1000 Books In 10 Years: Vol. 214: The Great American Pin-Up, by Charles G. Martignette and Louis K. Meisel

Gil Elvgren

Gil Elvgren

The Great American Pin-Up, by Charles G. Martignette and Louis K. Meisel is a fabulous collection of classic pin-up art from the 1930’s-1960’s.  The book opens with an argument situating the artists, who were often demeaningly referred to as ‘illustrators’ by those in the art world, as deserving as a legitimate place in the pantheon of great American artists.  The art world can be largely esoteric and cast off work done for hire as unworthy of a place in a gallery, though ironically enough most artists hope to sell their paintings and get enough off of them to live comfortably.  Such fortune is limited to a select few, and many of the most talented artists either end up doing work for hire, or find another career path.  The fact that many of these paintings were done on commission does not make their talent any less deserving of admiration though.  For centuries artists made their living from doing commissions, usually portraits of the wealthy, and still such works have found their ways into many galleries, despite the fact that they are, in many cases, simply a renaissance version of a family picture (I doubt the photographers are Sear will see their photographs hanging up in galleries 300 years from now, though their renaissance counter parts have be given that privilege).  Pin-up art though is a far cry from typical works based on commission.  Artists were given little criteria.  They were simply told to paint beautiful women.  The clothes (or lack thereof), situations and narratives present in the paintings were entirely up to the discretion of the artists, and so there were a great many choices left to the artists.  Some artists simply mastered the craft, others managed to include commentary, though such commentary is not always as overt as it is in the work of say, Norman Rockwell, who shares a place with these ostracized masters of pin-up as being deemed simply as an ‘illustrator’ by those who praise instead the likes of Andy Warhol.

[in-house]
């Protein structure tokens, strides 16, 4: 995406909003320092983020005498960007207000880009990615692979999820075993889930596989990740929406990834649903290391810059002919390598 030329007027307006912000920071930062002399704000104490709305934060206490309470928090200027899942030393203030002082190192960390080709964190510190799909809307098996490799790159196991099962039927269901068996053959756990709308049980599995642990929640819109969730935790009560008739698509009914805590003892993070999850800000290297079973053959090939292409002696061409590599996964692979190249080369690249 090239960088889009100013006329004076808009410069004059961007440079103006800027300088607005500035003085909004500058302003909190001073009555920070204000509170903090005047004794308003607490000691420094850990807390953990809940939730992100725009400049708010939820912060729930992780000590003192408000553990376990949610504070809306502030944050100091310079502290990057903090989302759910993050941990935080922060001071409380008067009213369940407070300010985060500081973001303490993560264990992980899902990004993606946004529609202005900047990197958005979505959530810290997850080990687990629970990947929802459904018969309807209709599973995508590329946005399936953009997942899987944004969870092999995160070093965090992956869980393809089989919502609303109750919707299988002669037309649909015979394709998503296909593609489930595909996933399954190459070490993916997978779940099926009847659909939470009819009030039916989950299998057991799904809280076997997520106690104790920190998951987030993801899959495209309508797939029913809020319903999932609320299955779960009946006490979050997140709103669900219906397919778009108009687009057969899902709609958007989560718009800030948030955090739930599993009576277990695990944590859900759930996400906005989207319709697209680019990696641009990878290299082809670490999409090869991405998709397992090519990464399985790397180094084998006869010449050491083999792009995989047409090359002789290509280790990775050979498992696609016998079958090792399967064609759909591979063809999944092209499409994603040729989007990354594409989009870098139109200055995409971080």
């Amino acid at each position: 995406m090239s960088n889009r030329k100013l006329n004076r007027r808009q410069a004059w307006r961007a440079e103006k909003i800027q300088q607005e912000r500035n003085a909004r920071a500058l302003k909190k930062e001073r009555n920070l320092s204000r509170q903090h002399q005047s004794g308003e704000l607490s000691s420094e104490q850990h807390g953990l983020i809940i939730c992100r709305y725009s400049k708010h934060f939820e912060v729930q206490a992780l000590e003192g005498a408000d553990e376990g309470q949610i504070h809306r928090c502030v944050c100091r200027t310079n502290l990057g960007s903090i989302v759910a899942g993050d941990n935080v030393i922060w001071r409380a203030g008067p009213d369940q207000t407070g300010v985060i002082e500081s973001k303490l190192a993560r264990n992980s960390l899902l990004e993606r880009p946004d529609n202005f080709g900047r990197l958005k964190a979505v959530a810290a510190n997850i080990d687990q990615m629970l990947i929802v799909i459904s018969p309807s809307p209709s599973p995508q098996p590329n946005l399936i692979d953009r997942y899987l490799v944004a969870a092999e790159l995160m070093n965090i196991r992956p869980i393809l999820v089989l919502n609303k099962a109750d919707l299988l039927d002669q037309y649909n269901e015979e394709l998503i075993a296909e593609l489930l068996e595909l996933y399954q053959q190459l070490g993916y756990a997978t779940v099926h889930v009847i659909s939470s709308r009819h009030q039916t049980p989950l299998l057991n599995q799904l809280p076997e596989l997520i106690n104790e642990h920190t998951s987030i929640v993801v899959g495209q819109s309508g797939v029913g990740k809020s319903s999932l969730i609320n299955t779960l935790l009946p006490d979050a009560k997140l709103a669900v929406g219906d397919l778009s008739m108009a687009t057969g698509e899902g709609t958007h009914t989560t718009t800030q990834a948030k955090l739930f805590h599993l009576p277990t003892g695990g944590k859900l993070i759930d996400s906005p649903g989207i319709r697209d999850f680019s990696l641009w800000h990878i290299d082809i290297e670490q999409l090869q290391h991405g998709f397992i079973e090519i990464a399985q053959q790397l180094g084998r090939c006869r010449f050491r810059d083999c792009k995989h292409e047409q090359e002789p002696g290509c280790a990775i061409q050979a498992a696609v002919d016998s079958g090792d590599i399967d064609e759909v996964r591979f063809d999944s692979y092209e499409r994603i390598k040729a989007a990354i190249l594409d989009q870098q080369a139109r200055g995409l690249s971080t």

Harry Ekman

Harry Ekman

After the discourse in matters of art appreciation, the authors then proceed to offer brief biographies on a numbers of the prominent pin-up artists of the 20th century, as well as a sample of their work.  Among them: Gil Elvgren, Alberto Vargas, Zoe Mozert, Pearl Frush, and a host of others (though notably absent from the collection is Ernest Chiriacka).  The book even offers translations within the text (though I’m not sure which languages they are).  As is the case with most books from Taschen, it is affordable and beautiful and worth picking up.  Below are a few samples of the work featured in the collection. Enjoy!

Harry Ekman

Harry Ekman

Alberto Vargas: This is one of few pin-up works featuring a model of colour, though this one is not featured in the book reviewed.

Alberto Vargas: This is one of few pin-up works featuring a model of colour, though this one is not featured in the book reviewed.

Pearl Frush

Pearl Frush

Zoe Mozert was one of three female artists featured in the book reviewed, and also served as her own best model.

Zoe Mozert was one of three female artists featured in the book reviewed, and also served as her own best model.

Gil Elvgren

Gil Elvgren

Gil Elvgren

Gil Elvgren

Gil Elvgren

Gil Elvgren

 

Mozert1

Ernest Chiriacka was sadly not included in the book reviewed.

Ernest Chiriacka was sadly not included in the book reviewed.

Alberto Vargas

Alberto Vargas

Rambler About Rambler

Jason John Horn is a writer and critic who recently completed his Master's in English Literature at the University of Windsor. He has composed a play, a novella and a number of short stories and satirical essays.

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